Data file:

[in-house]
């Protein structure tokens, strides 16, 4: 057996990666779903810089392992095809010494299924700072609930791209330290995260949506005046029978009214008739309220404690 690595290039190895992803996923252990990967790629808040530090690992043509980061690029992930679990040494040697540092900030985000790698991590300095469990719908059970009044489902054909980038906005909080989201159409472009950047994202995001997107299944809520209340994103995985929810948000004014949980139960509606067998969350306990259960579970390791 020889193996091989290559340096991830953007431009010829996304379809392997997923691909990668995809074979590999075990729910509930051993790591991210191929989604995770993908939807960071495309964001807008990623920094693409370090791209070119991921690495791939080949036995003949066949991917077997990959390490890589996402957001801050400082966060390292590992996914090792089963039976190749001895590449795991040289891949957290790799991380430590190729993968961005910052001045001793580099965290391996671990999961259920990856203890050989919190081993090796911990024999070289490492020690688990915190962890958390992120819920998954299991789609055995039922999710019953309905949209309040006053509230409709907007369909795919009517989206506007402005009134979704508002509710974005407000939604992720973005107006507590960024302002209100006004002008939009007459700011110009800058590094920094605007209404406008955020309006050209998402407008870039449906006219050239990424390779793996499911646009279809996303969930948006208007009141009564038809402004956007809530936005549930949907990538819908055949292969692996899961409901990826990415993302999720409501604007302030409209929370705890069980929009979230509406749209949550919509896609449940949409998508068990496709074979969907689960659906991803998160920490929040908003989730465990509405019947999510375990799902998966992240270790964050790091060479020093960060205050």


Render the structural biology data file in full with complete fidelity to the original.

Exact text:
[in-house]
């Protein structure tokens, strides 16, 4: 057996990666779903810089392992095809010494299924700072609930791209330290995260949506005046029978009214008739309220404690 690595290039190895992803996923252990990967790629808040530090690992043509980061690029992930679990040494040697540092900030985000790698991590300095469990719908059970009044489902054909980038906005909080989201159409472009950047994202995001997107299944809520209340994103995985929810948000004014949980139960509606067998969350306990259960579970390791 020889193996091989290559340096991830953007431009010829996304379809392997997923691909990668995809074979590999075990729910509930051993790591991210191929989604995770993908939807960071495309964001807008990623920094693409370090791209070119991921690495791939080949036995003949066949991917077997990959390490890589996402957001801050400082966060390292590992996914090792089963039976190749001895590449795991040289891949957290790799991380430590190729993968961005910052001045001793580099965290391996671990999961259920990856203890050989919190081993090796911990024999070289490492020690688990915190962890958390992120819920998954299991789609055995039922999710019953309905949209309040006053509230409709907007369909795919009517989206506007402005009134979704508002509710974005407000939604992720973005107006507590960024302002209100006004002008939009007459700011110009800058590094920094605007209404406008955020309006050209998402407008870039449906006219050239990424390779793996499911646009279809996303969930948006208007009141009564038809402004956007809530936005549930949907990538819908055949292969692996899961409901990826990415993302999720409501604007302030409209929370705890069980929009979230509406749209949550919509896609449940949409998508068990496709074979969907689960659906991803998160920490929040908003989730465990509405019947999510375990799902998966992240270790964050790091060479020093960060205050």